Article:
"It's six of one, half dozen of another". This is something I hear all the time about the environmental impacts of cloth diapers vs. disposables. It is a common belief that the amount of water and energy used to launder cloth diapers is just as damaging to the environment as the impacts of disposables.
I call BULLPUCKY!
Let's look at the big picture first, and then we will discuss the details. Would it make environmental sense to use styrofoam plates instead of real dishes? Of course not. The amount of garbage alone would turn us off this concept immediately. Even considering the water and energy used to wash our dishes is minimal compared to throwing out plate after plate. So why do we believe disposable diapers are environmentally equivalent to reusable? Let's break it down and compare the two.
Intuitively, making 5000-7000 diapers will take more resources and energy to make than 20-24 diapers, right? Yep.
Every disposable diaper uses almost 1 cup (240 mL) of crude oil to create. That means that your baby will use more oil in their diapers than they will use in all the oil changes in every vehicle they will ever own.
The absorbent material in most disposable diapers is made of wood pulp - a lot of wood pulp. Enough that 4.5 trees have to be cut down to make the diapers for one baby each year. Might not sound like a lot, but it equals millions of trees every year being cut down just for babies to poop in. We aren't replacing forests nearly as fast as we are cutting them down, so even though wood is technically renewable, maybe we should slow down a wee bit. In comparison, the crops used for cloth diapers (hemp, bamboo, and cotton) are extremely renewable, and much smaller amounts are used (20-50 lbs vs. tonnes of wood pulp).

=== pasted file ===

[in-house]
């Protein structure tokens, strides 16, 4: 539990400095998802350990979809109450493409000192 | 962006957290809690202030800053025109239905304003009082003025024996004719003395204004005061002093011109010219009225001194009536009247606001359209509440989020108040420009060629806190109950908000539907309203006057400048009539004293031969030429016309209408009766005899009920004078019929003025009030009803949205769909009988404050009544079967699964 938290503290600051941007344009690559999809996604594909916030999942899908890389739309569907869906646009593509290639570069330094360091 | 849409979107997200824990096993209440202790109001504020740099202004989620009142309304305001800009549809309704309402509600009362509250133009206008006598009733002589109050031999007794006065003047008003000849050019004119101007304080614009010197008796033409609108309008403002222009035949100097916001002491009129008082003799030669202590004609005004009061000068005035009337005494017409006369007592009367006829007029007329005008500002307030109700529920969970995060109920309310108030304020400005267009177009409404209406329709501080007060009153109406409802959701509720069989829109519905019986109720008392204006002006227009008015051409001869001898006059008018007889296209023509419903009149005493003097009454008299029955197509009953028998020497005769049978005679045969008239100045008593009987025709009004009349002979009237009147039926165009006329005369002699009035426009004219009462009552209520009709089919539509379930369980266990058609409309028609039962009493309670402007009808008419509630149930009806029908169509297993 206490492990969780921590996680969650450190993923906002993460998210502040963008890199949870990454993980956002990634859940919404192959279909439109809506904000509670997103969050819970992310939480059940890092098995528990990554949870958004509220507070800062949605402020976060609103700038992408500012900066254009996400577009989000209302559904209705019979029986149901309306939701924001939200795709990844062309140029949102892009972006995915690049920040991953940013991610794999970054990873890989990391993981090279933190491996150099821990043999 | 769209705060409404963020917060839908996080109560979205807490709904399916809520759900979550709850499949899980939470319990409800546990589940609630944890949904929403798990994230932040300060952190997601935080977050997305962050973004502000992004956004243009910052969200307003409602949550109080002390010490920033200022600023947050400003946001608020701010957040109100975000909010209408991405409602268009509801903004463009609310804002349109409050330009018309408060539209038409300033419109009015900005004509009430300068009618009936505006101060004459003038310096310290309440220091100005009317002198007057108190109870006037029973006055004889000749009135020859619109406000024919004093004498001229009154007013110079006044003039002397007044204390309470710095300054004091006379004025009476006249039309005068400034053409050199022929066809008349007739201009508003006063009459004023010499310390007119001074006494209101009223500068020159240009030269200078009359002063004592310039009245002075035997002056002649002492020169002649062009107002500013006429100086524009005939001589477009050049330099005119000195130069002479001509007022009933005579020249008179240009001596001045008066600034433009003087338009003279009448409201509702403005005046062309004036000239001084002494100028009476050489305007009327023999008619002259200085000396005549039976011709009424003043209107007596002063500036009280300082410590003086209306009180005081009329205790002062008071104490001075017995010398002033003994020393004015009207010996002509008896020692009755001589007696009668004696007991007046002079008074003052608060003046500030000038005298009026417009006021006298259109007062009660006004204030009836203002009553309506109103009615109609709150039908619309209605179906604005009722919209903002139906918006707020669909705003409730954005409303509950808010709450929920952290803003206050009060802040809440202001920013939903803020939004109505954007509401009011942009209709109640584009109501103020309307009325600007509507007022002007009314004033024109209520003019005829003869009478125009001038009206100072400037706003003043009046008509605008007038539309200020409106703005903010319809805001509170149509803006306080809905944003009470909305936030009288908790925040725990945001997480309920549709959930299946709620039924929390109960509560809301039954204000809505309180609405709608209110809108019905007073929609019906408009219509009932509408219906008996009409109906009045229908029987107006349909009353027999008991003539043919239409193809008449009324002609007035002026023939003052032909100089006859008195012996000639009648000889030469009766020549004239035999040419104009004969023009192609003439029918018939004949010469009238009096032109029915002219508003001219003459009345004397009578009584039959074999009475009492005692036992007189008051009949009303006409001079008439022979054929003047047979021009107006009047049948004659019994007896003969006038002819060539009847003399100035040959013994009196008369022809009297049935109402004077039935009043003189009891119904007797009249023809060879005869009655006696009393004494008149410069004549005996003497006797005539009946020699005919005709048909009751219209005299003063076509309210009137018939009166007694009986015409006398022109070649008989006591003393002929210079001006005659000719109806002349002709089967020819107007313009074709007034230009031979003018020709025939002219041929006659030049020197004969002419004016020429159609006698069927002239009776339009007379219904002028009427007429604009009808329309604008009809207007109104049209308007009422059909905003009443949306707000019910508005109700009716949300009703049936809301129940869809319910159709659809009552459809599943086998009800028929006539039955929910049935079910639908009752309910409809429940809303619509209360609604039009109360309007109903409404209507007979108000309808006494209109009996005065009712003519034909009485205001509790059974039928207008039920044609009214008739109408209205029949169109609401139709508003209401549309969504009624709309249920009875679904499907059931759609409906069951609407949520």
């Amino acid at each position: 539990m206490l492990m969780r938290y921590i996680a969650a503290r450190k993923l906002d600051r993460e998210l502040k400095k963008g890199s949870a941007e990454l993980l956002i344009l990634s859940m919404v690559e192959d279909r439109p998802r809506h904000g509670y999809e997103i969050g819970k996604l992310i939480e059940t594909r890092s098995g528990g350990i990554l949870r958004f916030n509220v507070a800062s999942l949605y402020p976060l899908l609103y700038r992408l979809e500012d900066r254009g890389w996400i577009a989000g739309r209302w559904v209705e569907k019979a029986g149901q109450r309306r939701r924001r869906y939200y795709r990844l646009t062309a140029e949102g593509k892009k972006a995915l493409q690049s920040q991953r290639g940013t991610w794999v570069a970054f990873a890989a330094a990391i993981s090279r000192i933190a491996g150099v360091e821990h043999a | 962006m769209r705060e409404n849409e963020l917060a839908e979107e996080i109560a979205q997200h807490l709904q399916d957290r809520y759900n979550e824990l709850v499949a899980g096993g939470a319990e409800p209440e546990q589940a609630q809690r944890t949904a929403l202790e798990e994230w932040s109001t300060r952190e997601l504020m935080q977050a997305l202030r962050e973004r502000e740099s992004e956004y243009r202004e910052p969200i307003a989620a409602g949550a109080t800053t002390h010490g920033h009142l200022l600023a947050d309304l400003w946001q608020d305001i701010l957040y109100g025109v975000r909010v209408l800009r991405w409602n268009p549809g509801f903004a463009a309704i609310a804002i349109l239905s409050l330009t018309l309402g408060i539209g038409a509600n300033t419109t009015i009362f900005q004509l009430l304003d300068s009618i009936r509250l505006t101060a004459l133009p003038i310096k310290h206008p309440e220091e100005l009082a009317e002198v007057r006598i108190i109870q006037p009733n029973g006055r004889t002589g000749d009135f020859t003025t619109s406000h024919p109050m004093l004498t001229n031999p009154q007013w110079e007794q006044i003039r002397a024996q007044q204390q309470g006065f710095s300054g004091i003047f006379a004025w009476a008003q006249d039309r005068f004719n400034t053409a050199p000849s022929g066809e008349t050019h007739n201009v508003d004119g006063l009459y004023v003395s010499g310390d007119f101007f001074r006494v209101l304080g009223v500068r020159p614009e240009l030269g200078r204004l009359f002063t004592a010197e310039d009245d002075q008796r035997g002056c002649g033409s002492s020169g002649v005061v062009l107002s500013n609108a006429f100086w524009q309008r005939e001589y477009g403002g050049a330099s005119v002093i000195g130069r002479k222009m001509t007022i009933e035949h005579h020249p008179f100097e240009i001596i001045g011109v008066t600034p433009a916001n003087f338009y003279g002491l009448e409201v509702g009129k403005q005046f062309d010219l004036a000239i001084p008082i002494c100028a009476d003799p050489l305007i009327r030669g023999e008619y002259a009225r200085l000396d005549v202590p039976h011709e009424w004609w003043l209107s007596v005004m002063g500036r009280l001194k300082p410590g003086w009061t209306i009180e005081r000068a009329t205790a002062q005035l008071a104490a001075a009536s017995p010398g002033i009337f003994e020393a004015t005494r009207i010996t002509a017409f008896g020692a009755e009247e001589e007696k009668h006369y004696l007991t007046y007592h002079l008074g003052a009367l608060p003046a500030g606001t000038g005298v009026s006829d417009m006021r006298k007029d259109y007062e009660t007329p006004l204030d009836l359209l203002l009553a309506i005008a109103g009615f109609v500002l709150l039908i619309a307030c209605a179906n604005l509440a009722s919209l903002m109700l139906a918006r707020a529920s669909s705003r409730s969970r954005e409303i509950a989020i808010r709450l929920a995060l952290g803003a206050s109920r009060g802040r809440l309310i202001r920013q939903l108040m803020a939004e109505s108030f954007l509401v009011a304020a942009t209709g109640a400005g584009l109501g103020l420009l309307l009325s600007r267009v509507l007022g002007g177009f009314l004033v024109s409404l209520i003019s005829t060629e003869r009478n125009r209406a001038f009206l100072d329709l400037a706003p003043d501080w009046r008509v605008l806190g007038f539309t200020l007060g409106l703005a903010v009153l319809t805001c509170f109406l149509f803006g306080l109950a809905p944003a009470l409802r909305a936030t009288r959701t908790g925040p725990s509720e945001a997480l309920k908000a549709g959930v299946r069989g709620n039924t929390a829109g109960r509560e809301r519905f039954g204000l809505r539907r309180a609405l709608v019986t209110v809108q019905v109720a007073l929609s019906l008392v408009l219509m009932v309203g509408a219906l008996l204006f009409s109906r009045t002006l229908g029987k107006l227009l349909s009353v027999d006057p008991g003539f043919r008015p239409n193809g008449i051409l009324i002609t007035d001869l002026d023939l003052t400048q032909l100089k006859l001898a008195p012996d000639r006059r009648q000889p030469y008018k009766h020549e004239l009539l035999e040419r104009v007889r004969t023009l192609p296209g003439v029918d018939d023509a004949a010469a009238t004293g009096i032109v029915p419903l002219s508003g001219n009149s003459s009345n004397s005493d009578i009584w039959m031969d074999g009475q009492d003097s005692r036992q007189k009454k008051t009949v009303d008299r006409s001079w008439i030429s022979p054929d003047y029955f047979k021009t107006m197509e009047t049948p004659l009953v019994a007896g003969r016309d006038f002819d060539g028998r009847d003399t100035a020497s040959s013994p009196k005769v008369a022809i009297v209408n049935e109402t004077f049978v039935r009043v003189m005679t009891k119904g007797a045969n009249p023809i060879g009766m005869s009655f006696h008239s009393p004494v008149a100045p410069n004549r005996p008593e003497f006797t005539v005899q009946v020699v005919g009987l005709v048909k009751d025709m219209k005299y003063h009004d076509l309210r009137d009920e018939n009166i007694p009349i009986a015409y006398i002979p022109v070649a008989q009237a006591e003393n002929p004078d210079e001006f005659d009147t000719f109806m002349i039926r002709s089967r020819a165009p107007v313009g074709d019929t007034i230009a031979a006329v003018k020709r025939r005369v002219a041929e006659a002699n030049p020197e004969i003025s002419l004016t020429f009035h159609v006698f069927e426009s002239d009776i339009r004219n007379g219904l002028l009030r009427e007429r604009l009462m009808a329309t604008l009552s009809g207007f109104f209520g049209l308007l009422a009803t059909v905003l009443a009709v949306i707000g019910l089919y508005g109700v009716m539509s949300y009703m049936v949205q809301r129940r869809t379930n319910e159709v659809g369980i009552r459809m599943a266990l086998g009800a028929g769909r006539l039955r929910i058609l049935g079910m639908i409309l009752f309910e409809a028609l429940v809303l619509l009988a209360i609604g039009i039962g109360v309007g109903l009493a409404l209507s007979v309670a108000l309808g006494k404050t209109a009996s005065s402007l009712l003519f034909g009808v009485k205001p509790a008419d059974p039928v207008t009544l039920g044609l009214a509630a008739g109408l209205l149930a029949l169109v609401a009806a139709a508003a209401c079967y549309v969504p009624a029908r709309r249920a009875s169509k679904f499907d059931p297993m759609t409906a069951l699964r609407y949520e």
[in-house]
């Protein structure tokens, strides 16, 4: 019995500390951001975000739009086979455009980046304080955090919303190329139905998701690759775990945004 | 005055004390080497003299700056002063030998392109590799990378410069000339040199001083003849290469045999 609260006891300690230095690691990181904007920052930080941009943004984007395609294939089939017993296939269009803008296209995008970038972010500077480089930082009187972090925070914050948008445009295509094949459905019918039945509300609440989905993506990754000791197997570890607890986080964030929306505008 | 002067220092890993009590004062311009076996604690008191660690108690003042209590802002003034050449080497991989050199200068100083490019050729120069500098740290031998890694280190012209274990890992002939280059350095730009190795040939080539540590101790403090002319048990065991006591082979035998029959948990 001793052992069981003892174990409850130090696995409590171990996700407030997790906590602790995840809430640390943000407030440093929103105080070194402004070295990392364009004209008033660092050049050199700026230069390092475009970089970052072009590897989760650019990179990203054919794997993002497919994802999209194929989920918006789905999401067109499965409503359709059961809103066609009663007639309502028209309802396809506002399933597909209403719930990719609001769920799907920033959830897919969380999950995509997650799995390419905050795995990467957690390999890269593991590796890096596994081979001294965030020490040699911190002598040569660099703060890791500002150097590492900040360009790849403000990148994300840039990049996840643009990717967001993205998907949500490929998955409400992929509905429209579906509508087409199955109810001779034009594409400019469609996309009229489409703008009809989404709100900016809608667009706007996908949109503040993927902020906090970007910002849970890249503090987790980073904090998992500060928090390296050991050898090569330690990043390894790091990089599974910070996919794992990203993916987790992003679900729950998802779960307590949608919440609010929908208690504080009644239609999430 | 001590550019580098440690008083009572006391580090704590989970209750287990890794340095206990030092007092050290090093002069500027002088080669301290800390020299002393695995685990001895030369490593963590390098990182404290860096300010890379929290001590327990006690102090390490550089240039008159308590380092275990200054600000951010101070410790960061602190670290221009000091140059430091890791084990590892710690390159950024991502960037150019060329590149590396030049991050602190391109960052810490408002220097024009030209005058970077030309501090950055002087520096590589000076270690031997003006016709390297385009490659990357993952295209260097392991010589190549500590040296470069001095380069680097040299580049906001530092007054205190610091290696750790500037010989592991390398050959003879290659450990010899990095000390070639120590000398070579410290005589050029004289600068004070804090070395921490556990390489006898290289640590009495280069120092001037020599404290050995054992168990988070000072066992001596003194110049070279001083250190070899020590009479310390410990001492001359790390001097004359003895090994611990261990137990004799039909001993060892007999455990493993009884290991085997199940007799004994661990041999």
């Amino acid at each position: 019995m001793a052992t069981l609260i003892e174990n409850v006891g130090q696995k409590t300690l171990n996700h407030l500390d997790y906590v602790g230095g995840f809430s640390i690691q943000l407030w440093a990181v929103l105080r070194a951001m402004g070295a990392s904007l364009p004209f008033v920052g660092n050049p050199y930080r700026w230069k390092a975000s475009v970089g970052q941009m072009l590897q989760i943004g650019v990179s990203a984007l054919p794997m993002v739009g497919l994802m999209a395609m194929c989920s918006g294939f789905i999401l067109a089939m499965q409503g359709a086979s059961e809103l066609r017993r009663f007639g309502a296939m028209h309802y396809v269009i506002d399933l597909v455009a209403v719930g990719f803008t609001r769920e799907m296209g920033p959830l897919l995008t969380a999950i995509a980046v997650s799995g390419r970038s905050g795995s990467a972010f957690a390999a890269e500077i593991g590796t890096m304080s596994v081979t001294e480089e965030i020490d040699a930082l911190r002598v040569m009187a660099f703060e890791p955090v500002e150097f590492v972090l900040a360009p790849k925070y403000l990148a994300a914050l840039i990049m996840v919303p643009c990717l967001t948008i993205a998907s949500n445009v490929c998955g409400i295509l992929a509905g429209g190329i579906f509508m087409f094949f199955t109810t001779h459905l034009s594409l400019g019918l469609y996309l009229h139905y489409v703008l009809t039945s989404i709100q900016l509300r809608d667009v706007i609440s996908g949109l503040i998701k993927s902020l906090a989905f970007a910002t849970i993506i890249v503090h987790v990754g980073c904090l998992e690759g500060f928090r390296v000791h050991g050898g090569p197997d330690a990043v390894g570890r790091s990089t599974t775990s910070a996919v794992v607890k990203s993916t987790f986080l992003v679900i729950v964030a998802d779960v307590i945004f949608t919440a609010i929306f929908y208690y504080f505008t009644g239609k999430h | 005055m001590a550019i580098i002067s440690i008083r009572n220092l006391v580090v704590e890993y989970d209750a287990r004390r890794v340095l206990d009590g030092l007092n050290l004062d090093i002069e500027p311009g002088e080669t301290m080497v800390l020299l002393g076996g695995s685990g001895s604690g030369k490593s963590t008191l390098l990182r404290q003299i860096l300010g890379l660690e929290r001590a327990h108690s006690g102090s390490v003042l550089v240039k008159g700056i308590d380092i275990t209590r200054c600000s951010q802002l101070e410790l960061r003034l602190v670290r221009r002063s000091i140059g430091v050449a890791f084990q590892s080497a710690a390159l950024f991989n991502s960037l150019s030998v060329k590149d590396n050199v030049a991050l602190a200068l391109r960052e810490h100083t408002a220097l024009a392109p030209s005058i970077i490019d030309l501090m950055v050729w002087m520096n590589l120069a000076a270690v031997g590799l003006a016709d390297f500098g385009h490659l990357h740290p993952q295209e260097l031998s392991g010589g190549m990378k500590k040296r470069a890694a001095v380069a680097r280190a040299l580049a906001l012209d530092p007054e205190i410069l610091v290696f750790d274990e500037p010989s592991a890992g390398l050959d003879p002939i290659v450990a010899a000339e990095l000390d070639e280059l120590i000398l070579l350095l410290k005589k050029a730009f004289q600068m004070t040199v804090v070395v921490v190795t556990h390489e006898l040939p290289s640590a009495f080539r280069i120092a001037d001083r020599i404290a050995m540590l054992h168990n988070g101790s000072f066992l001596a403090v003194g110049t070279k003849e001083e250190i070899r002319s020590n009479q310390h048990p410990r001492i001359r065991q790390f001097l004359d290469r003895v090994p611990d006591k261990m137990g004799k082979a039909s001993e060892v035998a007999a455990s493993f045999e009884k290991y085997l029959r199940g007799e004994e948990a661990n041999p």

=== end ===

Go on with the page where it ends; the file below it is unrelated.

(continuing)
This is where you think I am going to have to scuff my toes in the dirt and sheepishly admit that disposable diapers are a clear winner, right? Wrong-o, mon ami!
Gro-Via has an excellent article busting this myth. (Click here to read, it's a good one!) It takes approximately 15,300 gallons of water to launder cloth diapers for the entire 2.5 years (or so) that a baby is in diapers. Conversely, disposables take 9 gallons to make EACH diaper!! Let's do a little math. 9 gallons multiplied by 5000-7000 diapers means 45,000-63,000 gallons of water! So using cloth diapers uses between 25-35% of the water than using disposables. Boom, myth busted.
Yep, your washer and dryer consume energy, and it is much easier to notice this energy use since you are the one footing the bill. But if the cost of manufacturing, wrapping and transporting disposable diapers was reflected on your Hydro One bill, you would darn tootin' notice it.
There are lots of ways to reduce the energy use involved in washing cloth diapers. My favourite is to hang dry my diapers since the dryer is the energy guzzler of the laundry room. Plus it has the added bonus of getting stains out if they are hung in the sun, and diapers will last longer if they aren't subjected to the heat of the dryer.
As well, you can add other clothes into the washing machine while washing diapers to cut down on the total number of loads you do. I do a pre-rinse cycle for our diapers to get rid of any really nasty stuff, then throw in whatever dirty baby clothes are in the hamper to top up the load. They all come out daisy fresh, and I've saved another load of laundry.
I left this for last since it is the most obvious. 5000-7000 diapers equal about 1 ton of garbage. That is a huge pile that will not break down for 250-500 years. It's easy to forget about garbage once it leaves our curb, but it has to go somewhere. You would certainly notice if it was piled up in your backyard for the remainder of your (and your great-great-great-grandchildren's) lifetime. Not to mention that that garbage leaches chemicals (and human feces) into its surroundings. Yuck.
I am not a crazy environmentalist - I drive a car, am incapable of bicycling and occasionally am guilty of throwing out peanut butter jars instead of recycling. However, I do like to make green choices wherever I can, and cloth diapering my kids was definitely the green choice!
The first article in this series we spoke about another green choice - Cloth Diapering to Save Money.
Check out Part 3 - Healthy Baby Bums!